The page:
To 60, and enormous fines imposed on the trespassers, - Lord Salisbury being assessed in £20,000, Lord Westmoreland in £19,000, Sir Christopher Hatton in £12,000 (Hallam's Constitutional History of England, c. viii.).
There he made the acquaintance of Sir Christopher (afterwards Lord) Hatton, comptroller of the household, and Thomas, earl of Arundel, then earl marshal of England.
In 1641 Sir Christopher Hatton, foreseeing the war and dreading the ruin and spoliation of the Church, commissioned him to make exact drafts of all the monuments in Westminster Abbey and the principal churches in England, including Peterborough, Ely, Norwich, Lincoln.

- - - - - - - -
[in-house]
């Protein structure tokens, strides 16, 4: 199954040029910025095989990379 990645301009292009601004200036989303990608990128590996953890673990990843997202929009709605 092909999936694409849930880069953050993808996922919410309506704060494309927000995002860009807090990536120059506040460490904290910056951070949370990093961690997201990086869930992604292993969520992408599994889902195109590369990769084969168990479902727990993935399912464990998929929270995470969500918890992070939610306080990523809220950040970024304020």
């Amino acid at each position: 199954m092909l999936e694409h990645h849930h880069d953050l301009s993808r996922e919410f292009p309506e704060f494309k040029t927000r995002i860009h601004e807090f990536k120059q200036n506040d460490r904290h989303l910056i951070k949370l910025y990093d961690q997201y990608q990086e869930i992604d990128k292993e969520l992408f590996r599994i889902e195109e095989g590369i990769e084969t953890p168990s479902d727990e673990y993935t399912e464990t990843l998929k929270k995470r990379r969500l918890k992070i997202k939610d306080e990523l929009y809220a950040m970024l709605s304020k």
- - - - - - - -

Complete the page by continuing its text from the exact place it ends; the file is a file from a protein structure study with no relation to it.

No public office apparently could be found for him; a scheme for retrieving his position by a marriage with the wealthy widow, Lady Elizabeth Hatton, failed, and in 1598 he was arrested for debt.
The match was distasteful to Lady Hatton and to her daughter; a violent quarrel was the consequence, and Bacon, who thought the proposed marriage most unsuitable, took Lady Hatton's part.